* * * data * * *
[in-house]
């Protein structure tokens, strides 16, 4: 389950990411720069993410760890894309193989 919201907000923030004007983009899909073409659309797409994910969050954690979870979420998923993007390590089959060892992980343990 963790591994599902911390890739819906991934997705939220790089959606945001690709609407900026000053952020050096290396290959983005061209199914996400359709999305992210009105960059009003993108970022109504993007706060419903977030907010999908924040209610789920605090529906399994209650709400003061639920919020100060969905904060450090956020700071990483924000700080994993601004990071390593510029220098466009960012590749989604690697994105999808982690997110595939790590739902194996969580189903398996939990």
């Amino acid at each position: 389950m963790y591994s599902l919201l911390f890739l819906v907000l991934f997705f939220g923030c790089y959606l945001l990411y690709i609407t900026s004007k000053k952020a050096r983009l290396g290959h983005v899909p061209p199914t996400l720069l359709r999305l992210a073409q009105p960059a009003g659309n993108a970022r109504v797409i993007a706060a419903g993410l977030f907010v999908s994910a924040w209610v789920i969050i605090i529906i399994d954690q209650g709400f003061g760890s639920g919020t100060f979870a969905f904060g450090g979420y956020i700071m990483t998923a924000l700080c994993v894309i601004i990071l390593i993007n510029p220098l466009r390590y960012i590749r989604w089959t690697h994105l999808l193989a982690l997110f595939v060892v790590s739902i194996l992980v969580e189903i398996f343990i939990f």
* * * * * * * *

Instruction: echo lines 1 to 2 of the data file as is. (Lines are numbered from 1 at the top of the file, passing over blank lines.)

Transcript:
[in-house]
């Protein structure tokens, strides 16, 4: 389950990411720069993410760890894309193989 919201907000923030004007983009899909073409659309797409994910969050954690979870979420998923993007390590089959060892992980343990 963790591994599902911390890739819906991934997705939220790089959606945001690709609407900026000053952020050096290396290959983005061209199914996400359709999305992210009105960059009003993108970022109504993007706060419903977030907010999908924040209610789920605090529906399994209650709400003061639920919020100060969905904060450090956020700071990483924000700080994993601004990071390593510029220098466009960012590749989604690697994105999808982690997110595939790590739902194996969580189903398996939990």